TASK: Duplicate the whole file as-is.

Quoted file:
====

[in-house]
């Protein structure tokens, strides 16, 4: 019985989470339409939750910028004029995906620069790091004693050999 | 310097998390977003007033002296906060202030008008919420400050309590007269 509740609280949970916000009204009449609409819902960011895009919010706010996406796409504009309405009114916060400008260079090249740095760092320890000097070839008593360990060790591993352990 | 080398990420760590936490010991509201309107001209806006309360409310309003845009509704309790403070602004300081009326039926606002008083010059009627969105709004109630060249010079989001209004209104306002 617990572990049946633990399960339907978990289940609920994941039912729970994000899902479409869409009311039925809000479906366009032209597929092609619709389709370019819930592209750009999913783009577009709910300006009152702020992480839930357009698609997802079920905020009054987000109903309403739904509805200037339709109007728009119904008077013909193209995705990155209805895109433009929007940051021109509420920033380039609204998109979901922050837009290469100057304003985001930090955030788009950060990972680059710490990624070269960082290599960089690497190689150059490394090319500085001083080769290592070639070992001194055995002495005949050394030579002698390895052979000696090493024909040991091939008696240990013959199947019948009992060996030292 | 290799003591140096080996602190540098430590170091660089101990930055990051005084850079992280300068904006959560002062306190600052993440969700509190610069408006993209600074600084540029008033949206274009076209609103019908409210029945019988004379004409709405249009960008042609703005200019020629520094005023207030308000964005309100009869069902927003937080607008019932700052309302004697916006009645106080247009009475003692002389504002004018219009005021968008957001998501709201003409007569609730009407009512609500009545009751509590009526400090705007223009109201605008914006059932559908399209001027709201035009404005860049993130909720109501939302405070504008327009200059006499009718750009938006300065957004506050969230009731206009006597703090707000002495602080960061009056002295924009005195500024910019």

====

[in-house]
């Protein structure tokens, strides 16, 4: 019985989470339409939750910028004029995906620069790091004693050999 | 310097998390977003007033002296906060202030008008919420400050309590007269 509740609280949970916000009204009449609409819902960011895009919010706010996406796409504009309405009114916060400008260079090249740095760092320890000097070839008593360990060790591993352990 | 080398990420760590936490010991509201309107001209806006309360409310309003845009509704309790403070602004300081009326039926606002008083010059009627969105709004109630060249010079989001209004209104306002 617990572990049946633990399960339907978990289940609920994941039912729970994000899902479409869409009311039925809000479906366009032209597929092609619709389709370019819930592209750009999913783009577009709910300006009152702020992480839930357009698609997802079920905020009054987000109903309403739904509805200037339709109007728009119904008077013909193209995705990155209805895109433009929007940051021109509420920033380039609204998109979901922050837009290469100057304003985001930090955030788009950060990972680059710490990624070269960082290599960089690497190689150059490394090319500085001083080769290592070639070992001194055995002495005949050394030579002698390895052979000696090493024909040991091939008696240990013959199947019948009992060996030292 | 290799003591140096080996602190540098430590170091660089101990930055990051005084850079992280300068904006959560002062306190600052993440969700509190610069408006993209600074600084540029008033949206274009076209609103019908409210029945019988004379004409709405249009960008042609703005200019020629520094005023207030308000964005309100009869069902927003937080607008019932700052309302004697916006009645106080247009009475003692002389504002004018219009005021968008957001998501709201003409007569609730009407009512609500009545009751509590009526400090705007223009109201605008914006059932559908399209001027709201035009404005860049993130909720109501939302405070504008327009200059006499009718750009938006300065957004506050969230009731206009006597703090707000002495602080960061009056002295924009005195500024910019």